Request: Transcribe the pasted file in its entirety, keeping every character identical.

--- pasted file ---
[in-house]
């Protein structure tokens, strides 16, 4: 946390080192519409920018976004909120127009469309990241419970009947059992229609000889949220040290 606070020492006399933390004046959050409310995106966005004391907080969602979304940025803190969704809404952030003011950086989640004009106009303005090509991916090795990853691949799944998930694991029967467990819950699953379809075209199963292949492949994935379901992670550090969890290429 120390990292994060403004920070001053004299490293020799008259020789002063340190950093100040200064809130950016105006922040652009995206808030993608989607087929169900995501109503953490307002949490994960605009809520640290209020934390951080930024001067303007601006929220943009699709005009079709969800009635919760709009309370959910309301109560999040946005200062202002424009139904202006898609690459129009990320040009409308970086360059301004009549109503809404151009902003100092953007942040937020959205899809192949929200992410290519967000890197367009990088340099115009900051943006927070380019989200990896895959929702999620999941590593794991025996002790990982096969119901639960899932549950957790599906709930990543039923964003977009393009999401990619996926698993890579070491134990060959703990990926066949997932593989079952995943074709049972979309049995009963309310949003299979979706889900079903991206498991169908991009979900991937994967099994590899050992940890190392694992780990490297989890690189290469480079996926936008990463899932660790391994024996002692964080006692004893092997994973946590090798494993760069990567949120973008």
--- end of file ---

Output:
[in-house]
């Protein structure tokens, strides 16, 4: 946390080192519409920018976004909120127009469309990241419970009947059992229609000889949220040290 606070020492006399933390004046959050409310995106966005004391907080969602979304940025803190969704809404952030003011950086989640004009106009303005090509991916090795990853691949799944998930694991029967467990819950699953379809075209199963292949492949994935379901992670550090969890290429 120390990292994060403004920070001053004299490293020799008259020789002063340190950093100040200064809130950016105006922040652009995206808030993608989607087929169900995501109503953490307002949490994960605009809520640290209020934390951080930024001067303007601006929220943009699709005009079709969800009635919760709009309370959910309301109560999040946005200062202002424009139904202006898609690459129009990320040009409308970086360059301004009549109503809404151009902003100092953007942040937020959205899809192949929200992410290519967000890197367009990088340099115009900051943006927070380019989200990896895959929702999620999941590593794991025996002790990982096969119901639960899932549950957790599906709930990543039923964003977009393009999401990619996926698993890579070491134990060959703990990926066949997932593989079952995943074709049972979309049995009963309310949003299979979706889900079903991206498991169908991009979900991937994967099994590899050992940890190392694992780990490297989890690189290469480079996926936008990463899932660790391994024996002692964080006692004893092997994973946590090798494993760069990567949120973008």